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Multibody System Dynamics

, Volume 36, Issue 1, pp 37–65 | Cite as

Optimization-based dynamic prediction of kinematic and kinetic patterns for a human vertical jump from a squatting position

  • Saeed Davoudabadi Farahani
  • Michael Skipper Andersen
  • Mark de Zee
  • John Rasmussen
Article

Abstract

This paper presents the prediction of kinematic and kinetic patterns for human squat jumping using an optimization-based dynamic human movement prediction technique. This method enables prediction of realistic kinematics and kinetics in human squat vertical jumping including muscle and joint forces. The case of vertical jumping is selected because the criterion is clear: to maximize the jump height. First, an anatomically detailed three-dimensional human squat jump model was developed. The movement was then parameterized by means of time functions controlling selected degrees-of-freedom (DOF) of the model. Subsequently, the optimizer found the parameters of these functions to maximize the jump height subject to anatomical and physiological constraints. The results were compared with experimental data from a group of six healthy males. Qualitative and quantitative comparisons between predicted results and experimental observations indicate that the approach is capable of predicting the jump height enhancement in squat vertical jumping with arm swing and reproducing the coordinated motion in terms of kinetics and kinematics.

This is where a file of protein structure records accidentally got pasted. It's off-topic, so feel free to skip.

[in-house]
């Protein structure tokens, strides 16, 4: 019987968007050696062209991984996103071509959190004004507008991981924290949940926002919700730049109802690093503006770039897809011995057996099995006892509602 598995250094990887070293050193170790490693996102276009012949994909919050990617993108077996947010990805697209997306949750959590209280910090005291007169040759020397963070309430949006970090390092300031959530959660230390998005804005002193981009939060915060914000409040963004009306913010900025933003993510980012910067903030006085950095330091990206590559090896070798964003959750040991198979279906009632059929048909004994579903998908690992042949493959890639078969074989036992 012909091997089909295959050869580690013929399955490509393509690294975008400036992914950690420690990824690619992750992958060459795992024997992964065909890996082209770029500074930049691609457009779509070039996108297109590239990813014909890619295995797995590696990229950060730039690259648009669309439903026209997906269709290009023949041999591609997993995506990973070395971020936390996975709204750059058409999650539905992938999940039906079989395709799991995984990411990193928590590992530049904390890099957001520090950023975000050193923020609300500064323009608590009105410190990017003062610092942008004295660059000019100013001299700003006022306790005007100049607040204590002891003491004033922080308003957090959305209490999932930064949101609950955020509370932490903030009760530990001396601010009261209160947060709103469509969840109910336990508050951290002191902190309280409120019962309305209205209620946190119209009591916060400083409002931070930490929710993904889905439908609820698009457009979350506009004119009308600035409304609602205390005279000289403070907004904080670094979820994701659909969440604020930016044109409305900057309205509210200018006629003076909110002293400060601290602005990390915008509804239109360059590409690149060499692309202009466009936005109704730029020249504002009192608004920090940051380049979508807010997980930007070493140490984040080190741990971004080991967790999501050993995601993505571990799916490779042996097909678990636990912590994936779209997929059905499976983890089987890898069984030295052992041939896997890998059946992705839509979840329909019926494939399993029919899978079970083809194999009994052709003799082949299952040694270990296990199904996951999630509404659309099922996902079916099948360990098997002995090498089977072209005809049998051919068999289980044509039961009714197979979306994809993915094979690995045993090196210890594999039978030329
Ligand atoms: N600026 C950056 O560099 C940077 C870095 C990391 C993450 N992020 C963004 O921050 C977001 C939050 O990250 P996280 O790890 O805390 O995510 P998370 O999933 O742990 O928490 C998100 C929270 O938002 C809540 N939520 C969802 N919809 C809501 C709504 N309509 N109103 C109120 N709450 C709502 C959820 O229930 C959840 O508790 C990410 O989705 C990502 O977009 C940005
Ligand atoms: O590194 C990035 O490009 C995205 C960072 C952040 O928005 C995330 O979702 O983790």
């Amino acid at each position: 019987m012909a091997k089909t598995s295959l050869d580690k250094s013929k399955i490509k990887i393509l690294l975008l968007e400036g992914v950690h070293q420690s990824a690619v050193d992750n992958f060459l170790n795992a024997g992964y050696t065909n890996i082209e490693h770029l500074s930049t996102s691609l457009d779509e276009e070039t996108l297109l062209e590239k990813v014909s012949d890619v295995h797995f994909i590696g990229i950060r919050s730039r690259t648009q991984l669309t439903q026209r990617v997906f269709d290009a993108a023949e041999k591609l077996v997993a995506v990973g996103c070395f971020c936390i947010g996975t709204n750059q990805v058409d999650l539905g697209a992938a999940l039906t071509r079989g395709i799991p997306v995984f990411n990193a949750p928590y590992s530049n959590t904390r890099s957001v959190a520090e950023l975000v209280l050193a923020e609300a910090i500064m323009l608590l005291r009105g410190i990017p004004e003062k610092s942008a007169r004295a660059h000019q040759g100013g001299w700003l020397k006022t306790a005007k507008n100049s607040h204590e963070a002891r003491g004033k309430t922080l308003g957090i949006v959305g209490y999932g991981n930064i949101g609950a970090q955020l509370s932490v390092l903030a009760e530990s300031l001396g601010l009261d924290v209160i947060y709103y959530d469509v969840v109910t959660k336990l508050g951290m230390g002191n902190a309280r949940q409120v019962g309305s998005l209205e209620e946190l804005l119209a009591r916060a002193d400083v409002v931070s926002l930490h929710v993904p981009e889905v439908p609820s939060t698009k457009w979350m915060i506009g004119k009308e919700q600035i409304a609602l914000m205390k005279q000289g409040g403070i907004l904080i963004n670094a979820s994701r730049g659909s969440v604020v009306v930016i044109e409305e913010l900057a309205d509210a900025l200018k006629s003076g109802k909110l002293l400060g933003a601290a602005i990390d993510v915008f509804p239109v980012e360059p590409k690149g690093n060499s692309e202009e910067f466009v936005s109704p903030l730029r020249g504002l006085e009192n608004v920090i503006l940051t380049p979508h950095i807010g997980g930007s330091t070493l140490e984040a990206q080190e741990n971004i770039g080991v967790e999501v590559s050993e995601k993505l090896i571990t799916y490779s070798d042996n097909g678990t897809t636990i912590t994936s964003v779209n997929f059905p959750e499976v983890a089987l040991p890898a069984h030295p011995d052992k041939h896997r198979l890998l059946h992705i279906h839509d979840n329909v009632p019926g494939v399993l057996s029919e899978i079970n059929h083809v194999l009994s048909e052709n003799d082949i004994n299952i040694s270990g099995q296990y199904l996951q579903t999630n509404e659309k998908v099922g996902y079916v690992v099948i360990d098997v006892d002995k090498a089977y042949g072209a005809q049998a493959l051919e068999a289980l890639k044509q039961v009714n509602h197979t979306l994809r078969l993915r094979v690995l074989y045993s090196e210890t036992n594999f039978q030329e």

Keywords

Musculoskeletal modeling Inverse–inverse dynamics Movement prediction Performance criterion Human squat jump 

Notes

Acknowledgements

This work was supported by the Danish Advanced Technology Foundation.

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Copyright information

© Springer Science+Business Media Dordrecht 2015

Authors and Affiliations

  • Saeed Davoudabadi Farahani
    • 1
  • Michael Skipper Andersen
    • 1
  • Mark de Zee
    • 1
    • 2
  • John Rasmussen
    • 1
  1. 1.AnyBody Research Group, Department of Mechanical and Manufacturing EngineeringAalborg UniversityAalborg EastDenmark
  2. 2.Center for Sensory-Motor Interaction, Department of Health Science and TechnologyAalborg UniversityAalborg EastDenmark

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